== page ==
So, I’m unequivocal on this. If somebody is a law-abiding citizen who is going about their business and working in a job and obeying the traffic signs and doing all the other things that good citizens are supposed to do, and not harming anybody, the idea that they are going to be treated differently or abused because of who they love is wrong. Full stop.

AMY GOODMAN: In responding to President Obama’s comments, the Kenyan president, Kenyatta, said the two countries share a lot in common, but not everything, called gay rights a, quote, "non-issue" for Kenyans.

PRESIDENT UHURU KENYATTA: Just like President Obama, I think we also need to be able to speak frankly about some of these things. And the fact of the matter is that Kenya and the United States, we share so many values. Our common love for democracy, entrepreneurship, value for families, these are things that we share. But there are some things that we must admit we don’t share, our culture, our societies don’t accept. It’s very difficult for us to be able to impose on people that which they themselves do not accept. This is why I repeatedly say that for Kenyans today, the issue of gay rights is really a non-issue. We want to focus on other areas that are day-to-day living for our people.

AMY GOODMAN: That is Kenyan President Uhuru Kenyatta. Aggrey Mutambo, can you elaborate on this interaction?

AGGREY MUTAMBO: Yes. The president’s response indicates the kind of controversy associated with the issues of homosexuality here, mainly because many people see gay rights within the prism of morality, and mostly they borrow those virtues from religious scriptures. If you walk around in Nairobi, you will find that many people live according to the teachings of their religious scriptures—the Bible, the Qur’an, for example—so most of those people see that allowing gays to have the same freedoms as them is like going against the teachings of those religious scriptures.

But also, those religious organizations are very influential here in shaping the kind of politics that politicians may want to pursue. This was very evident, for example, during the formation of the current constitution, where the Catholic Church was very much opposed to the inclusion of those gay rights. The initial drafts had proposed that marriage not be defined within the lens of man and woman. But the church insisted that this had to be included. So, the fact that it was passed after the push by these religious organizations, which initially argued that the new constitution was going to allow these rights, shows that politicians are just answerable to what these organizations push for.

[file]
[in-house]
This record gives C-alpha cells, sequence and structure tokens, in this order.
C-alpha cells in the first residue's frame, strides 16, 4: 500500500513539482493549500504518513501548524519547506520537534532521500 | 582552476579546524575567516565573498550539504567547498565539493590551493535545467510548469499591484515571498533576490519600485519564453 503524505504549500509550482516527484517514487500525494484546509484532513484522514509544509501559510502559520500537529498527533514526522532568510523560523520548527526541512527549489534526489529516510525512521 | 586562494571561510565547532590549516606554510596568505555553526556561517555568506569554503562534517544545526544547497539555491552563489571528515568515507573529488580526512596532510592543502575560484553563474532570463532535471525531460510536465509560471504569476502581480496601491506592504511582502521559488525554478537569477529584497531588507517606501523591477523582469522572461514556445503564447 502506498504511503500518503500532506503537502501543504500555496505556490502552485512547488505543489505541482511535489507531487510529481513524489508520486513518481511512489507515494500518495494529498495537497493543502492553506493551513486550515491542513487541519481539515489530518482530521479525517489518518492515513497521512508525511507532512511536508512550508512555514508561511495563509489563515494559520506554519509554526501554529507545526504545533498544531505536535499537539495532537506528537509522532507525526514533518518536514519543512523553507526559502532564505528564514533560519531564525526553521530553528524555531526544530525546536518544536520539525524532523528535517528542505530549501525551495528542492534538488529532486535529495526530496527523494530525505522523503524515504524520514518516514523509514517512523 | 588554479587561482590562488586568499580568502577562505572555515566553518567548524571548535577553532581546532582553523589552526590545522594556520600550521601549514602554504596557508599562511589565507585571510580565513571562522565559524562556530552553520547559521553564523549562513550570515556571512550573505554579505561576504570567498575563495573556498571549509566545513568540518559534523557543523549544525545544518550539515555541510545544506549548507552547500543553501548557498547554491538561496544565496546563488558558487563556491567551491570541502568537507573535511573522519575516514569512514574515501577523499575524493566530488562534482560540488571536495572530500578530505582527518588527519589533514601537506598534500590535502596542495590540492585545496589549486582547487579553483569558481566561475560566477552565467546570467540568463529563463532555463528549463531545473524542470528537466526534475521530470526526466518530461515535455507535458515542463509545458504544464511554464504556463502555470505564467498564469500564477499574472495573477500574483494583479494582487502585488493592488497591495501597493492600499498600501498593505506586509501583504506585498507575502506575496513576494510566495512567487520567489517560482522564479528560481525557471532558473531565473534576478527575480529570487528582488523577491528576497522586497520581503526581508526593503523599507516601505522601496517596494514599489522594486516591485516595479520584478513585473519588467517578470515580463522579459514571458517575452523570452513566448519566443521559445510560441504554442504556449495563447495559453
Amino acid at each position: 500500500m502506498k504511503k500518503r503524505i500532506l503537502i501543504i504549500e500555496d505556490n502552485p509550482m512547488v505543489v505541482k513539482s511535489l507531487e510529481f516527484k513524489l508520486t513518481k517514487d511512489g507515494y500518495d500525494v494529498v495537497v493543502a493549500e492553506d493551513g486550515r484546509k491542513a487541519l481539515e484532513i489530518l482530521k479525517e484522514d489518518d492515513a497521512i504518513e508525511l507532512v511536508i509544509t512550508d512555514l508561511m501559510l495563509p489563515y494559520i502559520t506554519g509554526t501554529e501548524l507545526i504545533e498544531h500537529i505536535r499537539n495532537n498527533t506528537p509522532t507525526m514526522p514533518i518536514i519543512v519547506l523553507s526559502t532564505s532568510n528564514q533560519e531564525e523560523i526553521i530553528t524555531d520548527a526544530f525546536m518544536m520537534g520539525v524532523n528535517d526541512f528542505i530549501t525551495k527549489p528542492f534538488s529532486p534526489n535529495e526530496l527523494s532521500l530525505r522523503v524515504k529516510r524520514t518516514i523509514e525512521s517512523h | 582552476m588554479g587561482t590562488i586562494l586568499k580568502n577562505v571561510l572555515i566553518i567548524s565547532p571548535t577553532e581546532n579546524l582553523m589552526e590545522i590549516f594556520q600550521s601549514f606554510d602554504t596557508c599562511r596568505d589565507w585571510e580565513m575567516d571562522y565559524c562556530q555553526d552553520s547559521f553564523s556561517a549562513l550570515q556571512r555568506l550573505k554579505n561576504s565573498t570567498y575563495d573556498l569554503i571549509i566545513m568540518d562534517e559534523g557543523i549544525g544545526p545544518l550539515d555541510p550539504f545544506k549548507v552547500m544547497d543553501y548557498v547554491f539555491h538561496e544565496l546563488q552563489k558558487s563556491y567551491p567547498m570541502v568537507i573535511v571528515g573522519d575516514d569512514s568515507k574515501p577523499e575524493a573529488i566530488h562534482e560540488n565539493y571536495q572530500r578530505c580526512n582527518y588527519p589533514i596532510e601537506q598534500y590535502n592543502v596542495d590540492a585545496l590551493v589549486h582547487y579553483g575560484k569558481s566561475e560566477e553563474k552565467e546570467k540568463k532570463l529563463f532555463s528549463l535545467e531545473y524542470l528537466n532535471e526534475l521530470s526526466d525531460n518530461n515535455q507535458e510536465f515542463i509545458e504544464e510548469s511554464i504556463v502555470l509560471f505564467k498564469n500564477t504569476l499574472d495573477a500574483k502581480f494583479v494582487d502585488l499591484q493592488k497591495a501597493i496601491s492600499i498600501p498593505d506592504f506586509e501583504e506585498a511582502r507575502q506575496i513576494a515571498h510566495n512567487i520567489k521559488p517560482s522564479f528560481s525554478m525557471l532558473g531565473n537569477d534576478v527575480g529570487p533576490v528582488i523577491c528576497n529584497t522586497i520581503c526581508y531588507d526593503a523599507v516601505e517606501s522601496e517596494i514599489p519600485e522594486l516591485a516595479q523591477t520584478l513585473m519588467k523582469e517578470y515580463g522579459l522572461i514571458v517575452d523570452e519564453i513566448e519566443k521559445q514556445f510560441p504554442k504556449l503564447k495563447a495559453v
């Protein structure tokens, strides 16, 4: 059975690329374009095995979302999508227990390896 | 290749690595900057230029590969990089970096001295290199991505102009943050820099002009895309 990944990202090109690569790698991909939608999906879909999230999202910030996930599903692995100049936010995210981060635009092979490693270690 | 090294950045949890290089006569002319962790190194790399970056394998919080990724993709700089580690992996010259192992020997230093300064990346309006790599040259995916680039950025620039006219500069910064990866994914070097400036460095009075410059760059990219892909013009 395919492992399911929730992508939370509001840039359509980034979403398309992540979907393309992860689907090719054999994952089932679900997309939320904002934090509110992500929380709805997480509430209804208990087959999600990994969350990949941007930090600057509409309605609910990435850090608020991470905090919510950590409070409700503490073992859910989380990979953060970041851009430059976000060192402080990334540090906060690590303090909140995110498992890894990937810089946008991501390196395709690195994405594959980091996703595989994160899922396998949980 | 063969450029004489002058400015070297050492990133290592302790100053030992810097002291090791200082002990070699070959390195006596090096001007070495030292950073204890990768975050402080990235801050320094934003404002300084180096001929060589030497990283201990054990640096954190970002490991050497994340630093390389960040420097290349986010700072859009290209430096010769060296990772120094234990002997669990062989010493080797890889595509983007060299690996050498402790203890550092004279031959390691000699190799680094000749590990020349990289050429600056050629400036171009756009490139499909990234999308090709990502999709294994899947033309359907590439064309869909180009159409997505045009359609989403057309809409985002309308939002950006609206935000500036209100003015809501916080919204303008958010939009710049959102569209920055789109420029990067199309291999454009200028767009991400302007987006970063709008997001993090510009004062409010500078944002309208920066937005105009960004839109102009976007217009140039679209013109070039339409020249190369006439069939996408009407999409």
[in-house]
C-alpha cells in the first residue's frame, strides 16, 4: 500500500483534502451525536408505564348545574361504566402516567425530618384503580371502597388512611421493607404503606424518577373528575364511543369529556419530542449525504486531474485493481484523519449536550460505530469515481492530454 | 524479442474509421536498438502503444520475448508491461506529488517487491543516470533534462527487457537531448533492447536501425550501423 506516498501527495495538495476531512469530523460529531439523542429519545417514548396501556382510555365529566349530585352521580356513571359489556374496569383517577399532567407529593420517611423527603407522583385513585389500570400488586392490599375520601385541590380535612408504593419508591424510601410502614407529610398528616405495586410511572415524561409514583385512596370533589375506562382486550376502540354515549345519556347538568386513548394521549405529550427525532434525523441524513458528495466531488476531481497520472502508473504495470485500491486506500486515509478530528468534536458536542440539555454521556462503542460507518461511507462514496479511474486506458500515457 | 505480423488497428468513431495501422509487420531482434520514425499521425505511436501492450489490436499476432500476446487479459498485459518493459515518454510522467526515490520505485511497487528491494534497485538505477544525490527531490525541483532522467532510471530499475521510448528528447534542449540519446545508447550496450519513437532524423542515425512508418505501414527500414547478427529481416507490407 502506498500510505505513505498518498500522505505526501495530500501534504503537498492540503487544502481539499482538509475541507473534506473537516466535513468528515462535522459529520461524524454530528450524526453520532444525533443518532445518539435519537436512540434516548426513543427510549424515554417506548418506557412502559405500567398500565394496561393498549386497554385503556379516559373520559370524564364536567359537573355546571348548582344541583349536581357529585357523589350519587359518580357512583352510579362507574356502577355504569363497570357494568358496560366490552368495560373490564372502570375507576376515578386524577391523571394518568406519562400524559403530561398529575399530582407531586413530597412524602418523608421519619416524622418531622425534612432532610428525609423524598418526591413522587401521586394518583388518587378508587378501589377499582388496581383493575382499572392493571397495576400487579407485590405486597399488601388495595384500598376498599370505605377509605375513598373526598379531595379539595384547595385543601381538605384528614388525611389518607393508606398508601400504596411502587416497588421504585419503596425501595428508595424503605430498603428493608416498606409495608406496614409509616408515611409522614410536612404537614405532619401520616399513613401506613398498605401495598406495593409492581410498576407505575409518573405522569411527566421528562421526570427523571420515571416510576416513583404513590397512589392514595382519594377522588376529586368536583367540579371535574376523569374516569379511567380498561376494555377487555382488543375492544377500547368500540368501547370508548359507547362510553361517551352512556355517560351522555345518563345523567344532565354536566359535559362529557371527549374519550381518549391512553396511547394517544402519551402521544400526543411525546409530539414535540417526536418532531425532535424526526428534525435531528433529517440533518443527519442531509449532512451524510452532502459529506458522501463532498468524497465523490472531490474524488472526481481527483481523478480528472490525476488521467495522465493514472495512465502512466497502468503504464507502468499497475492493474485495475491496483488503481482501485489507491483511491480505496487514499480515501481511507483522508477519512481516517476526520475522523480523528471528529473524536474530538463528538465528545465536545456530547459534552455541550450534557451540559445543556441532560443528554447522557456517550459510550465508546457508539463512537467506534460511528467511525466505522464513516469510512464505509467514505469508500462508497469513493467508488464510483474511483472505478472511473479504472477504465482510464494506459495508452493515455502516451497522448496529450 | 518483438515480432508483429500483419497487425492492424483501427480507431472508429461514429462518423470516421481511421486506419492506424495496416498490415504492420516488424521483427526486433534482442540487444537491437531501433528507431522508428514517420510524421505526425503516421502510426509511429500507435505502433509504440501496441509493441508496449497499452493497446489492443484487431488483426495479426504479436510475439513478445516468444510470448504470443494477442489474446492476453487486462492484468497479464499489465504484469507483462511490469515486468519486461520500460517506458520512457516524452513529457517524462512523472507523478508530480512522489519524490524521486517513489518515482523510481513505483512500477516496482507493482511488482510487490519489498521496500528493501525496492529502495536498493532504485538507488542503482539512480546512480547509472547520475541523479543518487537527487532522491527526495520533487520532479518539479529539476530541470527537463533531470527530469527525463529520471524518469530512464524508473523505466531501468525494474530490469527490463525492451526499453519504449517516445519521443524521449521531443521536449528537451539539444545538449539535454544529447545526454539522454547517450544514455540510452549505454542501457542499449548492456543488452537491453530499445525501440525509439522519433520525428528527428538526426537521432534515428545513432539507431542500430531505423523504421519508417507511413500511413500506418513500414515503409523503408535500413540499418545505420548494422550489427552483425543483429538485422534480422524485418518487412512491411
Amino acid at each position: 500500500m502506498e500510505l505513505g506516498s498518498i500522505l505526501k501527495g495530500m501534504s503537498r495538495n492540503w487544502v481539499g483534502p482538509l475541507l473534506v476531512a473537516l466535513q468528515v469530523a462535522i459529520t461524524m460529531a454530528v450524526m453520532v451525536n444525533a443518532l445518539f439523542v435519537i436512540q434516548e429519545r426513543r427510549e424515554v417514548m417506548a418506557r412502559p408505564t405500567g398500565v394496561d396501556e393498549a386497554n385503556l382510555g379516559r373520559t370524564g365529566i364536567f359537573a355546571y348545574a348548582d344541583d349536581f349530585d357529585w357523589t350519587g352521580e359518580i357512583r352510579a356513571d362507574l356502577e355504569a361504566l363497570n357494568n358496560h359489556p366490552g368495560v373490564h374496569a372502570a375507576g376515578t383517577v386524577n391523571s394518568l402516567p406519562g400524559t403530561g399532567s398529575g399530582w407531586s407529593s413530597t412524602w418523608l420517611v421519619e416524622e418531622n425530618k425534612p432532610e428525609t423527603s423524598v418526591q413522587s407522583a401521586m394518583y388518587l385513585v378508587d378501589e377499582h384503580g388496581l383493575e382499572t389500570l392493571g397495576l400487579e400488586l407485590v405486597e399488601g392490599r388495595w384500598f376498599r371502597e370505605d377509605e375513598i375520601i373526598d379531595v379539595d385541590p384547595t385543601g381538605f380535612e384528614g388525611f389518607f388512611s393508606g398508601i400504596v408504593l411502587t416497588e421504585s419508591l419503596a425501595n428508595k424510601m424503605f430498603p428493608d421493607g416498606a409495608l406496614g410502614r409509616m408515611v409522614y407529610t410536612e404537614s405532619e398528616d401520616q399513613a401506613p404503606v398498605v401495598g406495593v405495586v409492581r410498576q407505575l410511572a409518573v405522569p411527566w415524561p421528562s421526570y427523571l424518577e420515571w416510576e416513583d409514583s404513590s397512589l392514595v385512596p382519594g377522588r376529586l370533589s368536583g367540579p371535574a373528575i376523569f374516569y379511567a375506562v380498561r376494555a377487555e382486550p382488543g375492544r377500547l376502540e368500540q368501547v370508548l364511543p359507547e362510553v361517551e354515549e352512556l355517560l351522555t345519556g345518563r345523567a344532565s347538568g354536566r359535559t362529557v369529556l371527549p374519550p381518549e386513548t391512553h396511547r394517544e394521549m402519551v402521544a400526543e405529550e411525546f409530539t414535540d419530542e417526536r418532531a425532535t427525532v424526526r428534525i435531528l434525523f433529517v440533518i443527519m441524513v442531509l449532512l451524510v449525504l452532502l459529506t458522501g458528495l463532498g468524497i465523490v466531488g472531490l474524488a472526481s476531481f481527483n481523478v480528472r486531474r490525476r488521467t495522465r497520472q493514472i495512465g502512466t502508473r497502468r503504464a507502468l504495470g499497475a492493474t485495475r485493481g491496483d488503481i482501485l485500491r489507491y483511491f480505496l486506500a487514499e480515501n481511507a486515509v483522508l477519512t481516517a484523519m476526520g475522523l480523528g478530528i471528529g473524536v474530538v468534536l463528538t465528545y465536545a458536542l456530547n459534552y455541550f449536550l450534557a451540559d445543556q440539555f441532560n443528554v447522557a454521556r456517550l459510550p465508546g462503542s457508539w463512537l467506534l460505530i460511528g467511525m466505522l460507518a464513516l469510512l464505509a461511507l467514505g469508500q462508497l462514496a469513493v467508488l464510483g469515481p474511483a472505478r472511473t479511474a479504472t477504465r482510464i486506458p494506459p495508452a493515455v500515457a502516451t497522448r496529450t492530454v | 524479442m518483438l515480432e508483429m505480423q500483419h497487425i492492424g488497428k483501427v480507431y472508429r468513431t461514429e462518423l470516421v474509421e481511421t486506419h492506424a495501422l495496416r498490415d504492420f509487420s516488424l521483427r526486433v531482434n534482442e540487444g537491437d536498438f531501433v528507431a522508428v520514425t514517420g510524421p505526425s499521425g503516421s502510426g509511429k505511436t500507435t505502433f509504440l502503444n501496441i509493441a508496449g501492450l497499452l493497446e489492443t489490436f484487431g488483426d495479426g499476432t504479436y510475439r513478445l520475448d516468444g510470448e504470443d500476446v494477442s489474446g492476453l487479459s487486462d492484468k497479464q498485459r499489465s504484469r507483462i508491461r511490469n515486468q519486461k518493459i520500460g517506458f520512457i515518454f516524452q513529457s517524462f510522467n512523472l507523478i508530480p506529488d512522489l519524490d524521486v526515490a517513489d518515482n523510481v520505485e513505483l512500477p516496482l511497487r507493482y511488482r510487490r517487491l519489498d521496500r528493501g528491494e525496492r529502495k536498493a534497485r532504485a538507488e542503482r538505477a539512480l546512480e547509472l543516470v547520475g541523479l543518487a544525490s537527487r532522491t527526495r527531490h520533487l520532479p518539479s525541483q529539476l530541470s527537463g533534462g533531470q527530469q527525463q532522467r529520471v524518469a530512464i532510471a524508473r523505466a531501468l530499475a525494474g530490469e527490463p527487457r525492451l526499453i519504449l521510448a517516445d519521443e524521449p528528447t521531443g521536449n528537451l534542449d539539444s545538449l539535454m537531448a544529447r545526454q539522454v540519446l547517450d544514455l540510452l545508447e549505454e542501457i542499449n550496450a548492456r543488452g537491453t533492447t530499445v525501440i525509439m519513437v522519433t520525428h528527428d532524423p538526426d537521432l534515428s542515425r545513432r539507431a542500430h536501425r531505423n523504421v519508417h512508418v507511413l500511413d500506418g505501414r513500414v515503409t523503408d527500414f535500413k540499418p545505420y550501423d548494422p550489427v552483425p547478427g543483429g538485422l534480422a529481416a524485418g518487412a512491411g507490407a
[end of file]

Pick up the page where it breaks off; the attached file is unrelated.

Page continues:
AMY GOODMAN: This is President Obama—not all things were serious there—joking during his speech in Nairobi about questions about where he was born.

PRESIDENT BARACK OBAMA: I suspect that some of my critics back home are suggesting that I’m back here to look for my birth certificate. That is not the case.

AMY GOODMAN: That was President Obama speaking in Nairobi, Kenya. Salim Lone is also with us. He is a Kenyan journalist, political adviser, former director of the News and Media Division of the United Nations. Can you talk, Salim, about the significance of President Obama, the first sitting U.S. president’s trip to both Kenya and, as well, Ethiopia, as well as addressing the African Union, and what he is doing in these places?

SALIM LONE: Well, first of all, I just want to repeat what Aggrey said, that this was an incredible visit for Kenya—and for him. I think many people have said that they haven’t seen President Obama so happy for three consecutive days. I mean, he really loved being at home and talking to people, and he spoke very, very honestly on a number of urgent issues that Kenyans are trying to address.

At the same time, I think, sticking to Kenya for the moment, his trip there was a huge boost for President Uhuru Kenyatta. I think some of you might know that there are a number of issues that surrounded his legitimacy, first because of his trial at the ICC for crimes against humanity, which was dropped recently. In addition, the last election, which brought him to power, was, like the one before that, deeply disputed. And he was struggling with these issues, plus the issue of terrorism and the fact of Kenyan soldiers who are occupying a large swath of southern Somalia, which in turn has made Kenyans pay a very bloody price. That invasion was supposed to keep Kenya and Kenyans more secure, but in fact over 400 Kenyans have died since the invasion began, with virtually none having died before. So this is very good for Uhuru Kenyatta. But as I said, the president raised a number of issues about human rights, about suppression of democracy; whether it will influence Uhuru Kenyatta, we are not so sure.